HVAC Vendor Confirms Link to the Massive Target Data Breach

While it's been widely reported since Wednesday that Fazio Mechanical Services was the third party vendor whose login information the Target hackers hijacked, president and owner Ross E. Fazio has finally put out an official statement confirming his company's role in the attack.

In the statement, Fazio denies that his company had performed any sort of remote heating or cooling monitoring for Target's stores; this was, supposedly, how the hackers were able to gain access to Target's systems through Fazio in the first place. Instead, Fazio claims, "Our data connection with Target was exclusively for electronic billing, contract submission and project management, and Target is the only customer for whom we manage these processes on a remote basis."


Regardless of whether or not Fazio Mechanical Services was remotely monitoring Targets systems, the question of why Target wasn't using two-factor authentication remains. Fazio's statement in its entirety follows:

Fazio Mechanical Services, Inc. places paramount importance on assuring the security of confidential customer data and information. While we cannot comment on the on-going federal investigation into the technical causes of the breach, we want to clarify important facts relating to this matter:

•Fazio Mechanical does not perform remote monitoring or control of heating, cooling or refrigeration systems for Target.

•Our data connection with Target was exclusively for electronic billing, contract submission and project management, and Target is the only customer for whom we manage these processes on a remote basis. No other customers have been affected by the breach.

•Our IT system and security measures are in full compliance with industry practices.

•Fazio Mechanical is not the subject of the federal investigation.

Like Target, we are a victim of a sophisticated cyber attack operation. We are fully cooperating with the Secret Service and Target to identify the possible cause of the breach and to help create proactive remedies to enhance the security of client/vendor connections make them less vulnerable to future breaches.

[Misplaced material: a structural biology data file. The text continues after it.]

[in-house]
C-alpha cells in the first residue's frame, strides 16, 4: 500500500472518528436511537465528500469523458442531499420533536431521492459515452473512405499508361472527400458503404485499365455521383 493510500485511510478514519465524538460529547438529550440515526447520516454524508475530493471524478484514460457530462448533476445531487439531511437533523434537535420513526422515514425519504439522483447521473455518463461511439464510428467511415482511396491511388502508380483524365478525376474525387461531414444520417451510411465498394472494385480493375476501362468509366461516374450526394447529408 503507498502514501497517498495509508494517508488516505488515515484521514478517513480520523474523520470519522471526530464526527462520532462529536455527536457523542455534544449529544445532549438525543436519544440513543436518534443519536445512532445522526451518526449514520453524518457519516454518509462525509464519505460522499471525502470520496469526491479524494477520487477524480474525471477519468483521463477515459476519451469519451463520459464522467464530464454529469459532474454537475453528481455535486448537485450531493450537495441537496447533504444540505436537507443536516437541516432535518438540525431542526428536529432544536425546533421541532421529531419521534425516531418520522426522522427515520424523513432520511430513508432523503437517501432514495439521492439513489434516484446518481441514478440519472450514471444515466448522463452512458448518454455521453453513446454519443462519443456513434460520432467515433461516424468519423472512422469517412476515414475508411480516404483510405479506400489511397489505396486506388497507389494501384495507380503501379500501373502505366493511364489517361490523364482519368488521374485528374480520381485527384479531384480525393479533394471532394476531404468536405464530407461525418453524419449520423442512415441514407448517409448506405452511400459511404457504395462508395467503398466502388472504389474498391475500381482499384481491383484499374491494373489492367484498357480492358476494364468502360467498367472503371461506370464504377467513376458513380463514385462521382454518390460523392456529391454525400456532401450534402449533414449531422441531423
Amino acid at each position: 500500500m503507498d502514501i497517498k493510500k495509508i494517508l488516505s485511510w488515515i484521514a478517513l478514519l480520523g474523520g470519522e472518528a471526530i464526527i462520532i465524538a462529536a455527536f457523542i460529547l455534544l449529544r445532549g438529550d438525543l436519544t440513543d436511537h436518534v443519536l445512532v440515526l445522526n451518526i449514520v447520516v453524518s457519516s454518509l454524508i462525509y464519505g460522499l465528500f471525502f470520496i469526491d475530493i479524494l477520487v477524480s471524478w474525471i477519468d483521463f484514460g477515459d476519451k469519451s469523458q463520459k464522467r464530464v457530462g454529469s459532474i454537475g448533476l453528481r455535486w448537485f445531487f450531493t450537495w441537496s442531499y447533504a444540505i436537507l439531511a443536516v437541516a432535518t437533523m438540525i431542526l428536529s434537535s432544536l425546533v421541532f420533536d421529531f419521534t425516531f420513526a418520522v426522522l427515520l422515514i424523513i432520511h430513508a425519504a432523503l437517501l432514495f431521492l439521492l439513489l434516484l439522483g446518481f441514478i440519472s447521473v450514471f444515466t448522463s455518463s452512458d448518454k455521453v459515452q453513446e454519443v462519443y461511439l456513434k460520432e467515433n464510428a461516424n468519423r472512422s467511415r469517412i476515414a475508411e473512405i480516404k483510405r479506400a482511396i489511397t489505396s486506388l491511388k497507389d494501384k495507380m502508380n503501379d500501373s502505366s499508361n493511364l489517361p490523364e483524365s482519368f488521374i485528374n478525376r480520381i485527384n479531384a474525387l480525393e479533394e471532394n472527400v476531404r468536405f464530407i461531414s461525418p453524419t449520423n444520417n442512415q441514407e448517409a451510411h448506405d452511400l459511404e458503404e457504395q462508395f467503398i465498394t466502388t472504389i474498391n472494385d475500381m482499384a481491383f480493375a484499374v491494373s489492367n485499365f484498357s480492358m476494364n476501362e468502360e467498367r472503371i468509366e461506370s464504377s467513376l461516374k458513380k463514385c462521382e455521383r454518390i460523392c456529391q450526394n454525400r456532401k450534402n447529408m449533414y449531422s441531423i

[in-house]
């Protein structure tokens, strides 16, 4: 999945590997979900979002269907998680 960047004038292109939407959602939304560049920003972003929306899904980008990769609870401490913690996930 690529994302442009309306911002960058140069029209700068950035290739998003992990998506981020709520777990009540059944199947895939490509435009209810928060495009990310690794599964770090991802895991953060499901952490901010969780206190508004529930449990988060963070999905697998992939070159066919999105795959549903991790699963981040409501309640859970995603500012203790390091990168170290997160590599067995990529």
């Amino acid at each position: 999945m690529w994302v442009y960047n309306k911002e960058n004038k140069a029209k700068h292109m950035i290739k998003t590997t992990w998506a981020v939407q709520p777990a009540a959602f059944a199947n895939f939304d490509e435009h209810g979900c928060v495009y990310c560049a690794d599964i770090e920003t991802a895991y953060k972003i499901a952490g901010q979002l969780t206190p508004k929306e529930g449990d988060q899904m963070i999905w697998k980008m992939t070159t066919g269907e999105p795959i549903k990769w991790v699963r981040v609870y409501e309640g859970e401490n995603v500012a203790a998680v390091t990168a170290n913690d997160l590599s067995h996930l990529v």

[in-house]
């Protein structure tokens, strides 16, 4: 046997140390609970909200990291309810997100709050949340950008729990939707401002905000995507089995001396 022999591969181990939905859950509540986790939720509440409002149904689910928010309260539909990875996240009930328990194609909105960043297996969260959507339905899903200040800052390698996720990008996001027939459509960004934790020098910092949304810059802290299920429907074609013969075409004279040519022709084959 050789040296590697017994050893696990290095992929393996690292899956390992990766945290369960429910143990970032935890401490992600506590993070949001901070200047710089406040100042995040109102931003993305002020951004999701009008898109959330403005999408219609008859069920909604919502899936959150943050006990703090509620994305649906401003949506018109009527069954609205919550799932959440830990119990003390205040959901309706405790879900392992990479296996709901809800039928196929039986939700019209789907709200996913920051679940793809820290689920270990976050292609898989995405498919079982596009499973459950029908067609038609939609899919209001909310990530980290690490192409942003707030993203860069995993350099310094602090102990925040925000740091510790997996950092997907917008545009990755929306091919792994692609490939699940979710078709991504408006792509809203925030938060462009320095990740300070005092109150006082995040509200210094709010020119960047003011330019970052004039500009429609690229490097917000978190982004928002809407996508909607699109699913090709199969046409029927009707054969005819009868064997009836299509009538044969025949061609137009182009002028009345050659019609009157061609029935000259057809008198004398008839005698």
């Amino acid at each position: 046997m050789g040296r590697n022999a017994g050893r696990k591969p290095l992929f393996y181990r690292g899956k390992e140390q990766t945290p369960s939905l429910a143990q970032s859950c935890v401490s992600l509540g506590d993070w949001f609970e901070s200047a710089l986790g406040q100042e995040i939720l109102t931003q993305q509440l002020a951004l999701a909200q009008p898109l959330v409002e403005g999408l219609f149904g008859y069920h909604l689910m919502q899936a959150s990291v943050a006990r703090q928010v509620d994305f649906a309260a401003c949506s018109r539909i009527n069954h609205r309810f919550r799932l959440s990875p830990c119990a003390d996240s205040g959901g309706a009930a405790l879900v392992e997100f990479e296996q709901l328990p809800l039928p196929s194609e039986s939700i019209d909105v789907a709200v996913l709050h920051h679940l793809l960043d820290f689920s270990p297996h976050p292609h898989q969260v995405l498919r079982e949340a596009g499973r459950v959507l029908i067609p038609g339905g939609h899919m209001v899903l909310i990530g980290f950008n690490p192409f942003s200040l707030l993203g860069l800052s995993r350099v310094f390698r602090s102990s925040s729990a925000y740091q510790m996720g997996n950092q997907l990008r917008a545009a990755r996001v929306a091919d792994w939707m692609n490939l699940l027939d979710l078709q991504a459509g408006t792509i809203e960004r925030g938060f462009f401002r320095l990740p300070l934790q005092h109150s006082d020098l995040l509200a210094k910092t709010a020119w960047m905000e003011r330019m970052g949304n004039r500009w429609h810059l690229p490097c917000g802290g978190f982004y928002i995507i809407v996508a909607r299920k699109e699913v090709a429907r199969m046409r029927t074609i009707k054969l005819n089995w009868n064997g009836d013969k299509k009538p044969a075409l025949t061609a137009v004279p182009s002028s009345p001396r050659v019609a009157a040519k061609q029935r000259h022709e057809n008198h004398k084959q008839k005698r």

[FazioMechanical.com via PC Mag]

Last Month's Massive Target Hack Was the Heating Guy's Fault

Authorities may have finally pinpointed the source of the massive Target security breach that allowed hackers to swipe the credit and debit card information of up to 40 million customers. So who's the culprit? One extremely unfortunate HVAC maintenance man.


According to security blogger Brian Krebs, that "third party vendor" who Target had been piling the blame for the breach on was actually "a refrigeration, heating, and air conditioning subcontractor," Fazio Mechanical Services. Apparently, the hackers stole Fazio's login information and were able to access the Target network through him.

Fazio president Ross Fazio even confirmed to Krebs that the U.S. Secret Service had paid his company's headquarters a little visit in connection with the Target case, although that's about all the detail he was willing to give.

So why was a third-party HVAC company's login able to grant hackers access to such sensitive customer data? In short, it saves Target money—or at least it was supposed to. A cybersecurity expert who chose to remain nameless revealed to Krebs that large retailers will often hire a team to monitor energy consumption and cut costs whenever possible. As the source explained to Krebs:

To support this solution, vendors need to be able to remote into the system in order to do maintenance (updates, patches, etc.) or to troubleshoot glitches and connectivity issues with the software. This feeds into the topic of cost savings, with so many solutions in a given organization. And to save on head count, it is sometimes beneficial to allow a vendor to support versus train or hire extra people.


After lifting the contractor's login information, the hackers were then able to test their malware on a small number of Target's registers totally undetected between Nov 15 and Nov 28. According to investigators speaking to Krebs, two days later, the hacking software had spread to "a majority" of Target stores and was actively collecting data from live customer transactions between Nov 27 and Dec 15.

As of now, it's still not totally clear what kind of legal consequences Target's facing for not adhering to current payment card industry security standards, which requires two-factor authentication to be able to remotely access the network—something Target didn't have. Even if it somehow manages to slide by unscathed in court, the company is still facing hundreds of millions of dollars in bank reimbursements, fines, legal fees, and customer service costs.

The U.S. government is currently in talks with Brazilian authorities to try to gain access to the servers where they believe the Target data is being held. Hopefully, now that we know how this whole mess got started, we can avoid repeating such a massive breach ever again.


[Krebs on Security via Wall Street Journal]